Life might also exist on cold planets

Our Earth has already lived through several ice ages, during which the oceans were covered with ice all the way down to the equator – so-called Snowball eras. Life on our planet has survived all these times; primarily due to one reason: at the time, life existed only in the oceans, and the depths of the oceans still offered good conditions for life. What would have happened if life had already made its way onto land? That was the basis of a study done by Canadian researchers.

Snowball Earths result basically when the percentage of carbon dioxide (CO2) in the atmosphere decreases too much. Right now, we have the opposite problem, but in our Earth’s past (and this also happens on other planets), the atmosphere’s CO2 content has decreased, when heavy rainfalls coincided with erosion. Rainwater absorbs CO2 and then falls to the surface, where it reacts with rock to form carbonates. Bound in these rocks, the CO2 is eventually deposited onto the bottom of the ocean.

The researchers have now simulated the conditions during such Snowball Earths. These simulations showed that, in many cases, the expected happened: when a planet first becomes a snowball, it stops losing carbon dioxide, because the rainstorms stop and the oceans freeze over. But there are also cases where CO2 losses continue. And in this case, that’s good news, because it means that these planets must have areas on their surface where liquid water persists. In fact, the researchers found examples where temperatures up to 10°C (50°F) were possible on solid land. Current scientific thinking assumes that biological life as we know it can flourish down to -20°C.

For our own, completely different future, this insight is not very helpful. But it does mean that planets that at first glance appear to be too cold should also be considered possible candidates in the search for habitable planets. Perhaps life on those planets is just living through a global ice age at the time. The researchers’ results, however, also say that a planet could become stuck in the snowball phase forever. On Earth, luckily volcanoes have always spewed enough CO2 back into the atmosphere to warm up the climate again and to end the Earth’s various ice ages.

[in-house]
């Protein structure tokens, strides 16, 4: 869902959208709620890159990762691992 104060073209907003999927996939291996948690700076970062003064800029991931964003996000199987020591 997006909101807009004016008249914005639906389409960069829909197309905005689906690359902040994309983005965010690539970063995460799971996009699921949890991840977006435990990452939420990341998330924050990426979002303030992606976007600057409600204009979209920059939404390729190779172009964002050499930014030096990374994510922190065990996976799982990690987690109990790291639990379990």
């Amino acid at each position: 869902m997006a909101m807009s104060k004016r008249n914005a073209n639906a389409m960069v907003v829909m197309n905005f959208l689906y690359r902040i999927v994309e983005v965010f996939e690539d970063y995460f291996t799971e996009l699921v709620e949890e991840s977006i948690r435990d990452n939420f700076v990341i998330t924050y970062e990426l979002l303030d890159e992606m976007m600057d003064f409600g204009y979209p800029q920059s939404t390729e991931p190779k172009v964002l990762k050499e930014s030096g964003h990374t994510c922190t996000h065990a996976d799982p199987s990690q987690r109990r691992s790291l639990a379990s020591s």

When a certain climate is stable on a planet (picture: AGU)
Artistic representation of a snowball planet (picture: NASA)

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  • BrandonQMorris
  • Brandon Q. Morris es físico y especialista en el espacio. Lleva mucho tiempo preocupado por las cuestiones espaciales, tanto a nivel profesional como privado, y aunque quería ser astronauta, tuvo que quedarse en la Tierra por diversas razones. Le fascina especialmente el "qué pasaría si" y a través de sus libros pretende compartir historias convincentes de ciencia ficción dura que podrían suceder realmente, y que algún día podrían suceder. Morris es autor de varias novelas de ciencia ficción de gran éxito de ventas, como la serie Enceladus.

    Brandon es un orgulloso miembro de la Science Fiction and Fantasy Writers of America y de la Mars Society.